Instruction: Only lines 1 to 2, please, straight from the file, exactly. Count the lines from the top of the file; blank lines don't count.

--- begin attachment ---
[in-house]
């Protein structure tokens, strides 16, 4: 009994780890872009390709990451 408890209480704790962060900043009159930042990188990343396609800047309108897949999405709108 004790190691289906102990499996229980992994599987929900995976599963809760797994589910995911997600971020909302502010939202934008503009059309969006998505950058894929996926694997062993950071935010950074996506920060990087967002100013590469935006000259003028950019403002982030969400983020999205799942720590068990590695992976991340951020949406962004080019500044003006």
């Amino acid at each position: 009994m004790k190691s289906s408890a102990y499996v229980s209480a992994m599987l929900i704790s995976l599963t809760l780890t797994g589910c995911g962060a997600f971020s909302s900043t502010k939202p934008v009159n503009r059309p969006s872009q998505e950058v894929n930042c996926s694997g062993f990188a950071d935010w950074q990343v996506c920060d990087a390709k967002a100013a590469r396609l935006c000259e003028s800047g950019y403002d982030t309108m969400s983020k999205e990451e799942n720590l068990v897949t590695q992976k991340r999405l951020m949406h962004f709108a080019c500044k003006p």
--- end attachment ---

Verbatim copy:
[in-house]
């Protein structure tokens, strides 16, 4: 009994780890872009390709990451 408890209480704790962060900043009159930042990188990343396609800047309108897949999405709108 004790190691289906102990499996229980992994599987929900995976599963809760797994589910995911997600971020909302502010939202934008503009059309969006998505950058894929996926694997062993950071935010950074996506920060990087967002100013590469935006000259003028950019403002982030969400983020999205799942720590068990590695992976991340951020949406962004080019500044003006």